This article originally appeared on VICE Switzerland
It was a cool July day in 1986 when Ma Anand Sheela strolled into a courthouse in Oregon to plead guilty to attempted murder, grievous bodily harm, wiretapping and immigration fraud. Sheela was sentenced to 20 years in prison, and fined $470,000.
“My main aim was always to protect Bhagwan,” she said then, of her spiritual leader Osho Bhagwan Shree Rajneesh, still grinning as she was led away in handcuffs.
Today, Sheela runs two residential homes for disabled people, near Basel in northwest Switzerland. One of the homes is Wohnheim Matrusaden, perched on a hill that’s surrounded by a forest, looking over the small, 900-strong village of Maisprach. Sheela has lived and worked here for more than 20 years.
When I arrive, Sheela is sitting at a table at the front of the house, chatting and drinking coffee with a small group of people. Though she’s welcoming, there’s something distant about her. As we head upstairs to her room to chat, she leads me past patients’ rooms and down corridors that smell of disinfectant. At 70 years old, she moves fast and purposefully, as if she’s late to an important appointment.
Back in the 1980s, Sheela led a group of people who found spiritual comfort and fulfilment in the Rajneesh movement – a collective of followers of the Indian religious leader Bhagwan Shree Rajneesh. (Bhagwan translates as something between “god” and “guru”). For four years, Sheela was the group’s spokesperson and head of the movement’s commune in Wasco County, Oregon, known as Rajneeshpuram. She was also Bhagwan’s personal secretary and confidant.
The Rajneesh movement – which some in Oregon called a sex cult at the time – caused plenty of controversy in the 1980s; the battle between the group and Wasco County locals is the main focus of the recent Netflix documentary Wild Wild Country.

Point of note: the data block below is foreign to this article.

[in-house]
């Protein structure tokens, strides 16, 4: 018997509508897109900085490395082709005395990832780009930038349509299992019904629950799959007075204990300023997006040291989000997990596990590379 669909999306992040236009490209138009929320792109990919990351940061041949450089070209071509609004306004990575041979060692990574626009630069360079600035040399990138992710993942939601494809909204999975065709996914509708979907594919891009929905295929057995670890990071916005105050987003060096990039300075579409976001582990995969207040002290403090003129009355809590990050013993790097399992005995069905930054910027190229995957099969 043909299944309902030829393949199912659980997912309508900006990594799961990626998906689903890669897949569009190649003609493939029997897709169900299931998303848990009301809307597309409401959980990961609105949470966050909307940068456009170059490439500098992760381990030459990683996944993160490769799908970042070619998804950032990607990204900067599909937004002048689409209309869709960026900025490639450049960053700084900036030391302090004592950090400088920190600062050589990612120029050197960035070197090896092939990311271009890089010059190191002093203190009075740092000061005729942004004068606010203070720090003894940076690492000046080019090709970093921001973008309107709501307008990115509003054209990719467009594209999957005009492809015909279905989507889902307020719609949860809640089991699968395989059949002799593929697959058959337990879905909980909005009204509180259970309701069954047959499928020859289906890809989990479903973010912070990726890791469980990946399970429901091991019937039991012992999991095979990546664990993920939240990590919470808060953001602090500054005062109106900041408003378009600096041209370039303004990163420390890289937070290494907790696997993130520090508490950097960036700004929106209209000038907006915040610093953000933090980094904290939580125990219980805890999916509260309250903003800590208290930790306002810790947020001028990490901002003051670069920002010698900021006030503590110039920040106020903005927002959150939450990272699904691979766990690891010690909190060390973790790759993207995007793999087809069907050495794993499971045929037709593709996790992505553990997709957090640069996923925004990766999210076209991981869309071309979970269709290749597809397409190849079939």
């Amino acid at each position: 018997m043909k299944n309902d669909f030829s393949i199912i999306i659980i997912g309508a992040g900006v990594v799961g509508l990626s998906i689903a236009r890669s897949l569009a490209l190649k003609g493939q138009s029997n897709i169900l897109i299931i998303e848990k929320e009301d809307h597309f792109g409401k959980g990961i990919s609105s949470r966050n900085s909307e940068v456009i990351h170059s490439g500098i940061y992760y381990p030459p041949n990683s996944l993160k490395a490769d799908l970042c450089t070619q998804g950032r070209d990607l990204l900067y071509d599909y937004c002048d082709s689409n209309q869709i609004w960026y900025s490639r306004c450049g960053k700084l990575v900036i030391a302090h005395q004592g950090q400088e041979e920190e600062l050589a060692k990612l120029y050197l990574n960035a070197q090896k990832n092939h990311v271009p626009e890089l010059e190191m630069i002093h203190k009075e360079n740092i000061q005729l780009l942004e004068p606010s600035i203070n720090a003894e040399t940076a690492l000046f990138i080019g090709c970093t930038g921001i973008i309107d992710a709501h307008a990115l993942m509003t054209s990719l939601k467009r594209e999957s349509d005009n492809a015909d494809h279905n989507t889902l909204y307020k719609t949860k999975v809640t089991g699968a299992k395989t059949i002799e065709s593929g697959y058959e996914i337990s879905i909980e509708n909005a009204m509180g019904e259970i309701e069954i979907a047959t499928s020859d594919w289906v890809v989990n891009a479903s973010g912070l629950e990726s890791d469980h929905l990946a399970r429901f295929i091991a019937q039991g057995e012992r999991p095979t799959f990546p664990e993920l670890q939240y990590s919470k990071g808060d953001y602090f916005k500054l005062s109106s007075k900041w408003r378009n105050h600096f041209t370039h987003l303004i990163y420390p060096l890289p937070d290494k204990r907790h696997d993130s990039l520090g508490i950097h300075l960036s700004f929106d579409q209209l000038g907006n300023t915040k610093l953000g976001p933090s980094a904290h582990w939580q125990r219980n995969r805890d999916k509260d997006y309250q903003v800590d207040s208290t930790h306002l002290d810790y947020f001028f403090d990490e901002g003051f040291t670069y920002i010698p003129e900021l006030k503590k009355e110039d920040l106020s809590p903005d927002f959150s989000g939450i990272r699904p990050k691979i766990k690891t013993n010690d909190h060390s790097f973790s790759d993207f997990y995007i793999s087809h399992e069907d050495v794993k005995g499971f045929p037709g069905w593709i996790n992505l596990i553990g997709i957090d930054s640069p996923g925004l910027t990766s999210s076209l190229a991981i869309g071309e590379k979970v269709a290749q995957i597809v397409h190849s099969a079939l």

If you’ve seen the series, you’ll know this battle escalated to an alarming level.
In 1986, members of the commune, including Sheela, pleaded guilty to a number of crimes committed against both local officials and ordinary residents. Under a plea bargain arrangement, Sheela and Ma Anand Puja – another senior figure in the group – admitted their roles in a 1984 food poisoning attack that affected more than 750 people, which was intended to influence a local election and remains the largest biological terror attack in US history. The group also attempted to assassinate US State Attorney Charles Turner, who had his sights set on Rajneeshpuram.
The documentary series mostly paints Sheela as the instigator of these plots. However, she has said she was merely following the wishes of her “boss”, Bhagwan.
“I’ve never been interested in meditating,” Sheela tells me, sitting cross-legged on a rug in her room, shifting quickly from one thought to the next without any warning. “With mentally ill people, you always know what you’re going to get. But the psychologically healthy think that they’re going to achieve enlightenment or be led to enlightenment…” She breaks off and smiles. “Bhagwan always got so angry when I told him that members thought they were now enlightened. He’d then say, ‘These stupid people and their enlightenment!’ Bhagwan knew exactly what he was selling. It’s surprising how dumb people could be – some of them had doctorates.”
Sheela’s father introduced her to Bhagwan when she was still a teenager. Just like her, her father was close to another powerful religious leader. “He was a student of Gandhi and was trained in his ashram,” she says proudly, before grabbing a black book from her bookcase. She opens it gently and flicks through until she finds a letter. “Gandhi sent my father this letter,” she tells me. “Gandhi only trusted a few people, and my father was one of them. He knew that when he gave my dad a task, it would be done properly.”
There are obvious parallels here: as documented in Wild Wild Country, Sheela was more than happy to do whatever it took to keep Bhagwan happy.